My Mentor: Ajit Mantagani. I knew Ajit well from 1973 to 1980 when we were in the same organisation [Asian Paints]
How he has helped me hone my leadership skills: Ajit had a gift of stringing disparate executive actions in a conceptual framework which conferred upon them clarity and logic.
His advice that has stayed with me: That juniors take their cue not from what we profess, but what we do.
More than 30 years after he first heard a friend recite it at Delhi’s St. Stephens College, his alma mater, Sanjeev Aga has finally gotten around to reading T.S. Eliot’s The Love Song of J. Alfred Prufrock. One of the great poems of 20th Century, Love Song is replete with allusions to Dante; philosophies of Bergson, Laforgue and talks about weariness, frustration, but most importantly — indecision. This should be interesting because Aga is leading Idea Cellular into a very definitive and decisive phase of the company.
In the last 16 quarters, according to TRAI data, Idea Cellular has increased its revenue market share from 8.8 percent to 13 percent. To be fair, over the last 18 months, its net margins have fallen sharply, much like its peers Bharti and Reliance Communications. Yet, unlike the latter two, whose stocks have remained flat over the last year, Idea has gone up 12.5 percent. In a year when there was nothing but bad news for the telecom sector — price wars, high prices for 3G spectrum, complete mess on 2G spectrum — Idea has been holding out steady. From an also ran in 2004, it has emerged as number one operator in Maharashtra, UP (West), MP and Kerala and a credible No. 3 in circles like Gujarat, UP (East) and Karnataka. Insiders say the turn-about has happened because Aga has been able to push decision making down the line to people who are interacting with customers.
He has developed sales and distribution network that reach out into rural areas, par for the course in FMCG but difficult in telecom. Also, Idea has set up a capital-light approach to sales and distribution which keep overheads under check. This is critical in the industry at this stage because of declining profitability.
“Given the limitations on Sanjeev of both resources and legacy [of earlier joint ventures], he has steered Idea quite well,” says Asim Ghosh, former head of Vodafone and now CEO of Husky Energy in Canada. Though Idea Cellular, a part of Aditya Birla Group, got off the blocks as early as 1996, it didn’t make much progress. Then there was a joint venture with the Tata Group and Birla AT&T. The resulting entity, popularly called Batata(!), too did not take off. There was a lack of clarity and direction inside the company at that time. The one good thing that happened is that in 2002 the company got out of its rather unwieldy moniker and rechristened itself as Idea. “It was Sanjeev who came up with the name “Idea” because he wanted to build a company around innovation,” says R. “Balki” Balakrishnan, chairman and chief creative officer, Lower Lintas (India), the company that manages the Idea advertising campaign. Till about 2004, the company was operating in circles like Gujarat, Maharashtra, Madhya Pradesh and Andhra Pradesh. In those days all the subscriber action was in the large markets of Mumbai, Delhi, Chennai and Bangalore.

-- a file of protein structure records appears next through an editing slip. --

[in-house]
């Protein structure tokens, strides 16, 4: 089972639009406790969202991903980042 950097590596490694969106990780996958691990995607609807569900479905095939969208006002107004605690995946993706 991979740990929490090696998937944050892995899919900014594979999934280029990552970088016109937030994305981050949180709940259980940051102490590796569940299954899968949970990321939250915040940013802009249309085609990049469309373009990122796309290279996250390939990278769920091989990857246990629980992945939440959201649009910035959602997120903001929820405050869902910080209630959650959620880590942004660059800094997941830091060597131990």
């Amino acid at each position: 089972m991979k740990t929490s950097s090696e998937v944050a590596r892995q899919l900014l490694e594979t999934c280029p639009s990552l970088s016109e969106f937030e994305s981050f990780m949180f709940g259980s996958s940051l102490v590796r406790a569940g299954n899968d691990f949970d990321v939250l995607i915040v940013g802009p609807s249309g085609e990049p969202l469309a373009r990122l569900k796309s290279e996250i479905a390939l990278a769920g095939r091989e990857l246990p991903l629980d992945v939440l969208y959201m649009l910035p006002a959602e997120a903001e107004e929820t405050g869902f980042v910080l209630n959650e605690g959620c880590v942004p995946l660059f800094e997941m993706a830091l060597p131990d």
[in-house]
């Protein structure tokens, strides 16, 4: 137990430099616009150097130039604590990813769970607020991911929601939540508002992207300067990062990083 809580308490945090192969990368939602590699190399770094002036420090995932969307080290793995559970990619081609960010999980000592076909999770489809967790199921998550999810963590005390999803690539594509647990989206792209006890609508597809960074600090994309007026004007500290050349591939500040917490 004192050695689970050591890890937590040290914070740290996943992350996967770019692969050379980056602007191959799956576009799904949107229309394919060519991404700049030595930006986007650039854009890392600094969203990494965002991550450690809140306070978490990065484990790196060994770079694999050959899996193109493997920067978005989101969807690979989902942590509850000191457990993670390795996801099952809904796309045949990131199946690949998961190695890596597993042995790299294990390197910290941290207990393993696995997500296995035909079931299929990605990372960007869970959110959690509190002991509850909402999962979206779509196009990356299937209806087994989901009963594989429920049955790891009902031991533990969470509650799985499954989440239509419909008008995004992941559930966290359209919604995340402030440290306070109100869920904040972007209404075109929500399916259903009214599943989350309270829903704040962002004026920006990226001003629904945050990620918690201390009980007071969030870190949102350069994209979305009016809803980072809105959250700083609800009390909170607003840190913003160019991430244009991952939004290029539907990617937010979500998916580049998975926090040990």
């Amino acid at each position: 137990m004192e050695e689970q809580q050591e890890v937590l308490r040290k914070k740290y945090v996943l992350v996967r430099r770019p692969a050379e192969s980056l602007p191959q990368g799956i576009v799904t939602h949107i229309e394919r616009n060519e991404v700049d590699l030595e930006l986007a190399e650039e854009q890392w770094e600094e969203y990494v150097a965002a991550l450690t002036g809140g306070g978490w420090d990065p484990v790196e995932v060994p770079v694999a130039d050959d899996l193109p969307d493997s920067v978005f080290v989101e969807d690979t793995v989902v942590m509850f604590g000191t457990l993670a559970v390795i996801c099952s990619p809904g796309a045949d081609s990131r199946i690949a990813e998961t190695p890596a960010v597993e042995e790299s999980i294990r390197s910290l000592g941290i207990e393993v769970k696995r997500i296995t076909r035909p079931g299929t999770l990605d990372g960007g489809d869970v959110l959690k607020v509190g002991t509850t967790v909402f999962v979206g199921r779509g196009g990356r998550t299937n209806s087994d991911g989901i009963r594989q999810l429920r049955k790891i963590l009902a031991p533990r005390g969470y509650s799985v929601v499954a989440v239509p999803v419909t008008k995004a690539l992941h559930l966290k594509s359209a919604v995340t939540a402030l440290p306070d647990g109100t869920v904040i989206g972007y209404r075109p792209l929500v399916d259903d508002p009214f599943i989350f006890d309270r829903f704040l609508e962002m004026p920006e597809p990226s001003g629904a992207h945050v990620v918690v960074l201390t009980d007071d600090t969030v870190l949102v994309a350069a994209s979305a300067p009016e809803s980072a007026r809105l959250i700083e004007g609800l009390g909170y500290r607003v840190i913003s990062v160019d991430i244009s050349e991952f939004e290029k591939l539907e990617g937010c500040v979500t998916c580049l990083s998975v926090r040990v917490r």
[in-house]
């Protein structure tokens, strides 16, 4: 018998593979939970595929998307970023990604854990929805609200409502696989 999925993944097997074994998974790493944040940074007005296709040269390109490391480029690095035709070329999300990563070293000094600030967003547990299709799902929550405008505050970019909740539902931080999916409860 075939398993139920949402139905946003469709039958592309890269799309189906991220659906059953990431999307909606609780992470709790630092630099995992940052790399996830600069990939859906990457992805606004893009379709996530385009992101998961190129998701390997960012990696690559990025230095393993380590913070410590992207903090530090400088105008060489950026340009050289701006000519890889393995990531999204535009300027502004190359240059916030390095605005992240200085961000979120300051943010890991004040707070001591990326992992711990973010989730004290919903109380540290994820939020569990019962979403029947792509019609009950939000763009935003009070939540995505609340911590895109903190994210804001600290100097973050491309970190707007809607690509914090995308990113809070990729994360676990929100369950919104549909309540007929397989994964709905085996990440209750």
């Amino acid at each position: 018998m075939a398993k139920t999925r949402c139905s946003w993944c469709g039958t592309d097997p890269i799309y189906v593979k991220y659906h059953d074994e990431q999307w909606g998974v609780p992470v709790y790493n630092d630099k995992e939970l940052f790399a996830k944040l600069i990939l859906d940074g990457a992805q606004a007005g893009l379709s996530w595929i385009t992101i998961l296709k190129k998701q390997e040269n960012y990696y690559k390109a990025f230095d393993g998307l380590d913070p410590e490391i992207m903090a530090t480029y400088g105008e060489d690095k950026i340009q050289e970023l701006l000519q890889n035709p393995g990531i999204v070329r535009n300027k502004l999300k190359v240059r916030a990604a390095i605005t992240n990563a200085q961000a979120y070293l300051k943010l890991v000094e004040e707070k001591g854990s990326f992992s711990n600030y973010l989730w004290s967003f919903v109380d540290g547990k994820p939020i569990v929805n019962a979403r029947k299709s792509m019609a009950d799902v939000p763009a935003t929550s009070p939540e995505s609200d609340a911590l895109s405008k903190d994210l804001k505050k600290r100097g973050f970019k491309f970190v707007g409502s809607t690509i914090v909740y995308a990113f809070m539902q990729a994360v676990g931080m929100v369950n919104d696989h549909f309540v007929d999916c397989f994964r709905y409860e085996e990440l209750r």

Sanjeev Aga moved out of Idea in 2002 as the managing director of Aditya Birla Nuvo, the holding company that houses most of Aditya Birla group’s new age businesses like telecommunications and insurance. He never talks about that phase. Though people who know him talk about his disappointment with the way Idea Cellular was being directed in those days. Aga is a patient man. Rather than look elsewhere or being confrontational, he simply chose to bide his time. Once Tata group got out of the venture in 2006, Aga returned to manage the company.
And he found out that telecom sector had changed completely. Bharti had launched its outsourced “minutes factory” model, Vodafone had used the classic brand marketing approach to build a premium service and Reliance Communication was using its breadth of service and low prices. What could Idea do? It is here that Aga’s approach to life of deducing things from first principles came in handy. This in spite of the fact that he finished his MBA from IIM, Kolkata and worked in that vanguard of FMCG companies: Asian Paints and later Blow Plast. “Even then he was quiet and perceptive. I tried to push aggressive targets on to him but he would just say ‘You go back to HQ and I will send you my plan’. Very un-MBA like,” says Ajit Mantagani, Aga’s boss at Asian Paints.
(This story appears in the 31 December, 2010 issue of Forbes India. To visit our Archives, click here.)